Music "Shed"

Rmgreg

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I have a small music room in a basement bedroom that's pretty cramped. I have my electronic drum set in the closet and guitars, basses and amps in the main room. I'm considering an acoustic kit and would like to build a "music shed" that could accommodate an acoustic kit and enough room for a couch and a few friends to come over to jam. At most I'd say we'd have a drummer, bass, guitar and vocalist. I'm in Colorado where air conditioning isn't needed so I will just have some sort of heat source. It's very dry here so it may require a humidifier. I'm thinking of a barn shaped structure that is about 15-16 ft to the peak. It could have an open or closed loft area depending on best acoustics. My real question is about dimensions. Most of the time it will be just me, but I'd like the option of a small rehearsal and hang out space without getting ridiculously big. Would 12'x16' work? In order to get "approval from the wife, I agreed that this would be a 2 room structure so she could have her own space. So if I do 12x16...the building would be 12x32 split in half. I can mill lumber from the property and I have the tools and skills between me and friends to construct an insulated shed hopefully affordably.

I'd love to hear everyone's thoughts on size and dimensions. I know bigger is generally better but I don't want a giant structure. I'm on acreage so space isn't the issue. On a side note I'm wondering if I could generate enough electrical capacity with some inexpensive solar panels and some deep cycle batteries so I could put it on a scenic spot about 200 yds from the house where there is no electric. Not necessary for the acoustic kit, but guitars, basses, amps, maybe a TV and PC. It will be a rustic structure with a porch like a small mountain cabin.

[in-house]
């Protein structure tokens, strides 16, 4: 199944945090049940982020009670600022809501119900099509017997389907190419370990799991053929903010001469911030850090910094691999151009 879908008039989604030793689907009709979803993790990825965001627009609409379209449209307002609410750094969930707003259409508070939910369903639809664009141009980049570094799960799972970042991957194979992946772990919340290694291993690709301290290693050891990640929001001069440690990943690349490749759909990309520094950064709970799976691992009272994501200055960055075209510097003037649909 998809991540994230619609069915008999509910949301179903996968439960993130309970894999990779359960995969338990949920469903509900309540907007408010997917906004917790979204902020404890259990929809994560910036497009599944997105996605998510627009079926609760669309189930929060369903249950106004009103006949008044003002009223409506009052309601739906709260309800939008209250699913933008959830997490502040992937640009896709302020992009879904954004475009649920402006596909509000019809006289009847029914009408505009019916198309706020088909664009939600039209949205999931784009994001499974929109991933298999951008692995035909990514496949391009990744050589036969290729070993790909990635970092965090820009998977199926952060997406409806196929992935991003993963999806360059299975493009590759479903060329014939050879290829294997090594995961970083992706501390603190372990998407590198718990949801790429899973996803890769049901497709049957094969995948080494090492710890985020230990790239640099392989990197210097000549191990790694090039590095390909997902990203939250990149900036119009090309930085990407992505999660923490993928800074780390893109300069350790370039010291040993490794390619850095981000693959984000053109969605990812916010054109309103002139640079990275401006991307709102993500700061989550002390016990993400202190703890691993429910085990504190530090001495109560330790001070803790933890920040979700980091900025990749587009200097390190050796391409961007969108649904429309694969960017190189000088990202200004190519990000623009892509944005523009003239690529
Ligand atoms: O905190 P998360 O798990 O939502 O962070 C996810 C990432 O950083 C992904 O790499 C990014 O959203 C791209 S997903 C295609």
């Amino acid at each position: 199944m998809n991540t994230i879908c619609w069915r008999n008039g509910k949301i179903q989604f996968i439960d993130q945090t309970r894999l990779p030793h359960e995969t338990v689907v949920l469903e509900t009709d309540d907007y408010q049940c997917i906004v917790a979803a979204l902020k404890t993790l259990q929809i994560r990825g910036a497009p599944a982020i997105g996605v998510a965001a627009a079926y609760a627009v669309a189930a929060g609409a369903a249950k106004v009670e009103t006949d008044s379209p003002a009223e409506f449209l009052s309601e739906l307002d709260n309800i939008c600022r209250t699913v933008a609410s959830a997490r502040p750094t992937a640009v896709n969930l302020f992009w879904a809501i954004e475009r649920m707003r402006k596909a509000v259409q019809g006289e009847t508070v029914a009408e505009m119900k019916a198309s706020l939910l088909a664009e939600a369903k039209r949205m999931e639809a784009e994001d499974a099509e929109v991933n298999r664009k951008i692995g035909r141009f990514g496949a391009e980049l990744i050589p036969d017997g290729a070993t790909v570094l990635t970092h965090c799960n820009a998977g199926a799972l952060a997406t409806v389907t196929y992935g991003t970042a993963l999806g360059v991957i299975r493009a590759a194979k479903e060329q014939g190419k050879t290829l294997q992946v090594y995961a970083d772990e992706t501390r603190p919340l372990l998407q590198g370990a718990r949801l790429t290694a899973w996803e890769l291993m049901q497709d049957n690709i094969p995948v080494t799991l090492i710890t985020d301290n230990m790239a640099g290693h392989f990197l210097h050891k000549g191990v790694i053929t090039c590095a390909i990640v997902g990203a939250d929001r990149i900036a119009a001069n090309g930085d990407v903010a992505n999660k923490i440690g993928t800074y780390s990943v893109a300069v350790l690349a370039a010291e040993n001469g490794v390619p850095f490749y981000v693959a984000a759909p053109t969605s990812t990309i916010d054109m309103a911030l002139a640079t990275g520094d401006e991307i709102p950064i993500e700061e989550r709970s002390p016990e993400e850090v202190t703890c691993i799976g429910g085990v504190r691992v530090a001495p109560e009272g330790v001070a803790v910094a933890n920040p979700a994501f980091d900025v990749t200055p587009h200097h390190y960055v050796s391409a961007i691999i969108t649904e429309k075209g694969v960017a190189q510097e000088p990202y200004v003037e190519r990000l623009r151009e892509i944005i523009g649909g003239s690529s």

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cworrick

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Here's my project with details from when I did mine:



edit - I don't know why the pictures aren't showing. I put a note into the admins for tech support.
 

cworrick

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Would 12'x16' work? In order to get "approval from the wife, I agreed that this would be a 2 room structure so she could have her own space. So if I do 12x16...the building would be 12x32 split in half. I can mill lumber from the property and I have the tools and skills between me and friends to construct an insulated shed hopefully affordably.

On a side note I'm wondering if I could generate enough electrical capacity with some inexpensive solar panels and some deep cycle batteries so I could put it on a scenic spot about 200 yds from the house where there is no electric. Not necessary for the acoustic kit, but guitars, basses, amps, maybe a TV and PC. It will be a rustic structure with a porch like a small mountain cabin.
Depending on how many people you want to get together to practice, the room will vary. 1 guitar, bass, and drums you would be fine. Add another guitar, or even keyboards and you will want a little more room. One way I worked around this is by having no wall in the middle to separate the areas. This give you more flexibility to use the room. You may not need the full 32 ft you are planning if you go this route.